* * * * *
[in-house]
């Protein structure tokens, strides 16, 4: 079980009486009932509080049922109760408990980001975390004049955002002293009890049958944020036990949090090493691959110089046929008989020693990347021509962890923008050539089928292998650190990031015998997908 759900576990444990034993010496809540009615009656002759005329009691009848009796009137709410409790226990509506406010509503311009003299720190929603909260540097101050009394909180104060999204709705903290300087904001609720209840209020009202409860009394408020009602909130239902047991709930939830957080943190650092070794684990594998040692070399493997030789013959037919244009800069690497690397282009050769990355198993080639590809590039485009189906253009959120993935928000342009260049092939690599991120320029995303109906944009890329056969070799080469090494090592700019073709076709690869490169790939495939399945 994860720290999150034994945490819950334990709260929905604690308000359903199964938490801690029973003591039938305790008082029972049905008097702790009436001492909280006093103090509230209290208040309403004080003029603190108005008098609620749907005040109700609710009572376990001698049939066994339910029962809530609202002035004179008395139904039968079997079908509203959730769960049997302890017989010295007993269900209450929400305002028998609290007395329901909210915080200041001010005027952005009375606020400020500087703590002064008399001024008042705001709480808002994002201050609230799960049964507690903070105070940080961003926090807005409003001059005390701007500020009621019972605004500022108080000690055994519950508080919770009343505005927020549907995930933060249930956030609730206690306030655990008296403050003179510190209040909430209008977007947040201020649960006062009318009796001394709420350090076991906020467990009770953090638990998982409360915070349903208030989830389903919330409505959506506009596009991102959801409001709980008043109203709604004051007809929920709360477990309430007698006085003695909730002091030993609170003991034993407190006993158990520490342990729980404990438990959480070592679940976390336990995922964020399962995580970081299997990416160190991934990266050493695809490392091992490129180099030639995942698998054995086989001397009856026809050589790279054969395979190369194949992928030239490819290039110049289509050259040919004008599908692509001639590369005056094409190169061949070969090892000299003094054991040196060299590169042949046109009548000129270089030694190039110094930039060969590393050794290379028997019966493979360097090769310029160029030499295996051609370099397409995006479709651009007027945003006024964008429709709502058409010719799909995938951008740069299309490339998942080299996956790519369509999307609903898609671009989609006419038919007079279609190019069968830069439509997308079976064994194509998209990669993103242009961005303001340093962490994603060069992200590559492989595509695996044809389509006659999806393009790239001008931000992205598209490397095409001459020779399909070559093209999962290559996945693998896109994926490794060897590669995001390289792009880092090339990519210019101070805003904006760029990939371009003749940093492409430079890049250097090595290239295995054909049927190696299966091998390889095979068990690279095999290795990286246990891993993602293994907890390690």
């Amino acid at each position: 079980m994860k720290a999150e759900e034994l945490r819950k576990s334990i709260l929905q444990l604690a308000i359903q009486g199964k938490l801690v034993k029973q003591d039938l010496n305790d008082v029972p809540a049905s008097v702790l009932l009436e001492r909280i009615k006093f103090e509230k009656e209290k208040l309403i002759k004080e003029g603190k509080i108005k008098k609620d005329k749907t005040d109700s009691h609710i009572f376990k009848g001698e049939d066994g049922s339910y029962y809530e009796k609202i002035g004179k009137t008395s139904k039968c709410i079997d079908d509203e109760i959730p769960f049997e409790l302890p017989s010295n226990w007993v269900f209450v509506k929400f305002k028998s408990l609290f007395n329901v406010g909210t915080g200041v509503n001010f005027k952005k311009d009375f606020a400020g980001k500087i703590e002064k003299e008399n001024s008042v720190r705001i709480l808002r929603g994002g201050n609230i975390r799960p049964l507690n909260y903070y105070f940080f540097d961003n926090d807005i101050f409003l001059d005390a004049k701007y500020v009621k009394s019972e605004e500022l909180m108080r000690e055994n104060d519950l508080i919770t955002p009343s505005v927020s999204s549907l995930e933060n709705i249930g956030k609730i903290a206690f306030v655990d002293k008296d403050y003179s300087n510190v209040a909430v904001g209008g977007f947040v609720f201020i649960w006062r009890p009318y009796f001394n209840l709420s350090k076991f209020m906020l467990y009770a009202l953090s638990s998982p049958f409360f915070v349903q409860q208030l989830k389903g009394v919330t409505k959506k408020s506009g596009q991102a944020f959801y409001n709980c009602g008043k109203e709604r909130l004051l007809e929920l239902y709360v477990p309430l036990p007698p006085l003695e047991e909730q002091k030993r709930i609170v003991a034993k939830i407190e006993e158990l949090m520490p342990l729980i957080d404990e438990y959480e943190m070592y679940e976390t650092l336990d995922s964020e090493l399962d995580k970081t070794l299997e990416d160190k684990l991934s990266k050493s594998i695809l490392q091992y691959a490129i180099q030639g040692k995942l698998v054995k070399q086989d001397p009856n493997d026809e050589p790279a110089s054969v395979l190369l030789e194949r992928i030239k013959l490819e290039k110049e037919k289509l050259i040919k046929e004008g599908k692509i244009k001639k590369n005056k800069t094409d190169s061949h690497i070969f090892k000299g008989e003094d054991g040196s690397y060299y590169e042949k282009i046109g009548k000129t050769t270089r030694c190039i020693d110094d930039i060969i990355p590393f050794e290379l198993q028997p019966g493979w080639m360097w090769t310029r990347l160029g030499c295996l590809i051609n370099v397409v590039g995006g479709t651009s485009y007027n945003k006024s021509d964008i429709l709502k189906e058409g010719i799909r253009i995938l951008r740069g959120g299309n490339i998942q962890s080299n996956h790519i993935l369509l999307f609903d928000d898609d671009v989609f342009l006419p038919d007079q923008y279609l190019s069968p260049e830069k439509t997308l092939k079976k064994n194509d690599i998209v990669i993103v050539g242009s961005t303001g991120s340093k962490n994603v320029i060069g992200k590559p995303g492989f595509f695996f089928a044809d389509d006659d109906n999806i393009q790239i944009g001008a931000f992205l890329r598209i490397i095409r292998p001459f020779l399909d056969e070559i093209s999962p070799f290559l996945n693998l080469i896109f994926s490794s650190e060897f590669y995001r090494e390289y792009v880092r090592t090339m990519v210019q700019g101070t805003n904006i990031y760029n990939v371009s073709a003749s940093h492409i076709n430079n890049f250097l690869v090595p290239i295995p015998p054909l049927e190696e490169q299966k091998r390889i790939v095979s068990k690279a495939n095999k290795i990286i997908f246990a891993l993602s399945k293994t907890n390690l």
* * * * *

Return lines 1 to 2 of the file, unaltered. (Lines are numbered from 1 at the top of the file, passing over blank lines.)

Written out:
[in-house]
């Protein structure tokens, strides 16, 4: 079980009486009932509080049922109760408990980001975390004049955002002293009890049958944020036990949090090493691959110089046929008989020693990347021509962890923008050539089928292998650190990031015998997908 759900576990444990034993010496809540009615009656002759005329009691009848009796009137709410409790226990509506406010509503311009003299720190929603909260540097101050009394909180104060999204709705903290300087904001609720209840209020009202409860009394408020009602909130239902047991709930939830957080943190650092070794684990594998040692070399493997030789013959037919244009800069690497690397282009050769990355198993080639590809590039485009189906253009959120993935928000342009260049092939690599991120320029995303109906944009890329056969070799080469090494090592700019073709076709690869490169790939495939399945 994860720290999150034994945490819950334990709260929905604690308000359903199964938490801690029973003591039938305790008082029972049905008097702790009436001492909280006093103090509230209290208040309403004080003029603190108005008098609620749907005040109700609710009572376990001698049939066994339910029962809530609202002035004179008395139904039968079997079908509203959730769960049997302890017989010295007993269900209450929400305002028998609290007395329901909210915080200041001010005027952005009375606020400020500087703590002064008399001024008042705001709480808002994002201050609230799960049964507690903070105070940080961003926090807005409003001059005390701007500020009621019972605004500022108080000690055994519950508080919770009343505005927020549907995930933060249930956030609730206690306030655990008296403050003179510190209040909430209008977007947040201020649960006062009318009796001394709420350090076991906020467990009770953090638990998982409360915070349903208030989830389903919330409505959506506009596009991102959801409001709980008043109203709604004051007809929920709360477990309430007698006085003695909730002091030993609170003991034993407190006993158990520490342990729980404990438990959480070592679940976390336990995922964020399962995580970081299997990416160190991934990266050493695809490392091992490129180099030639995942698998054995086989001397009856026809050589790279054969395979190369194949992928030239490819290039110049289509050259040919004008599908692509001639590369005056094409190169061949070969090892000299003094054991040196060299590169042949046109009548000129270089030694190039110094930039060969590393050794290379028997019966493979360097090769310029160029030499295996051609370099397409995006479709651009007027945003006024964008429709709502058409010719799909995938951008740069299309490339998942080299996956790519369509999307609903898609671009989609006419038919007079279609190019069968830069439509997308079976064994194509998209990669993103242009961005303001340093962490994603060069992200590559492989595509695996044809389509006659999806393009790239001008931000992205598209490397095409001459020779399909070559093209999962290559996945693998896109994926490794060897590669995001390289792009880092090339990519210019101070805003904006760029990939371009003749940093492409430079890049250097090595290239295995054909049927190696299966091998390889095979068990690279095999290795990286246990891993993602293994907890390690």